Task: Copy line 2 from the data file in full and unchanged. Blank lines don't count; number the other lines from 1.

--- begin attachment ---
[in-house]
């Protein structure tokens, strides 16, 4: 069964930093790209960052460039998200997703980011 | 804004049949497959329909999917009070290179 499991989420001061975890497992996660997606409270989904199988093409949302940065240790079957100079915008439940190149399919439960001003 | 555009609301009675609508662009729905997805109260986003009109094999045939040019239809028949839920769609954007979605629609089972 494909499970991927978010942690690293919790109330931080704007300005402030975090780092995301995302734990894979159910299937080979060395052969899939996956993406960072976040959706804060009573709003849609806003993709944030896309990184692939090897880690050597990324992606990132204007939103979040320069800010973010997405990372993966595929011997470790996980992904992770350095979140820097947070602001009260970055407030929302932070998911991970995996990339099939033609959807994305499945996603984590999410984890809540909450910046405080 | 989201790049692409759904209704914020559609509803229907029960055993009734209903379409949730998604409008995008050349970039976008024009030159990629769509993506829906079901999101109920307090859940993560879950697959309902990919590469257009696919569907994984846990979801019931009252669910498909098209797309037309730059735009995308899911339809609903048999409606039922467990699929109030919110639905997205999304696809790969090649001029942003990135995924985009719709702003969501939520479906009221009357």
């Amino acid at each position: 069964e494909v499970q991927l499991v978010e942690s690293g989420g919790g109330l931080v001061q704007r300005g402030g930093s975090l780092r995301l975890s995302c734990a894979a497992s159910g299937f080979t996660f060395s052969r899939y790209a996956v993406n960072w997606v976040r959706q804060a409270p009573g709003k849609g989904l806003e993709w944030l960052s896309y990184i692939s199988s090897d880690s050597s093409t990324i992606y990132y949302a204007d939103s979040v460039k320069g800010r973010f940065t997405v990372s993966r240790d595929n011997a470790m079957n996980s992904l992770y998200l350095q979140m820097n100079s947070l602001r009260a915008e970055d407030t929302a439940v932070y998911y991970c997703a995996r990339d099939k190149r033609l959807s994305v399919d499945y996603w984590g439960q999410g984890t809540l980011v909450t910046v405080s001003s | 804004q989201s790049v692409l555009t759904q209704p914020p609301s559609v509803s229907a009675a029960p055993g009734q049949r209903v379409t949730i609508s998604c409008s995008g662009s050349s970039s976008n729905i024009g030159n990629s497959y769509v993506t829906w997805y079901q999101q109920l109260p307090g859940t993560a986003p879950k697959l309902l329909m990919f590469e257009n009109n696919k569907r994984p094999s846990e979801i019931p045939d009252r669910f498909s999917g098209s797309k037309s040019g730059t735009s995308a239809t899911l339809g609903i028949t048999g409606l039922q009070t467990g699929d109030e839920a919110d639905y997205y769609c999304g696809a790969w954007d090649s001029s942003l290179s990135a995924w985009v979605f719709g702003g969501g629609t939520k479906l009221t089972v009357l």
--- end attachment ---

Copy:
């Protein structure tokens, strides 16, 4: 069964930093790209960052460039998200997703980011 | 804004049949497959329909999917009070290179 499991989420001061975890497992996660997606409270989904199988093409949302940065240790079957100079915008439940190149399919439960001003 | 555009609301009675609508662009729905997805109260986003009109094999045939040019239809028949839920769609954007979605629609089972 494909499970991927978010942690690293919790109330931080704007300005402030975090780092995301995302734990894979159910299937080979060395052969899939996956993406960072976040959706804060009573709003849609806003993709944030896309990184692939090897880690050597990324992606990132204007939103979040320069800010973010997405990372993966595929011997470790996980992904992770350095979140820097947070602001009260970055407030929302932070998911991970995996990339099939033609959807994305499945996603984590999410984890809540909450910046405080 | 989201790049692409759904209704914020559609509803229907029960055993009734209903379409949730998604409008995008050349970039976008024009030159990629769509993506829906079901999101109920307090859940993560879950697959309902990919590469257009696919569907994984846990979801019931009252669910498909098209797309037309730059735009995308899911339809609903048999409606039922467990699929109030919110639905997205999304696809790969090649001029942003990135995924985009719709702003969501939520479906009221009357």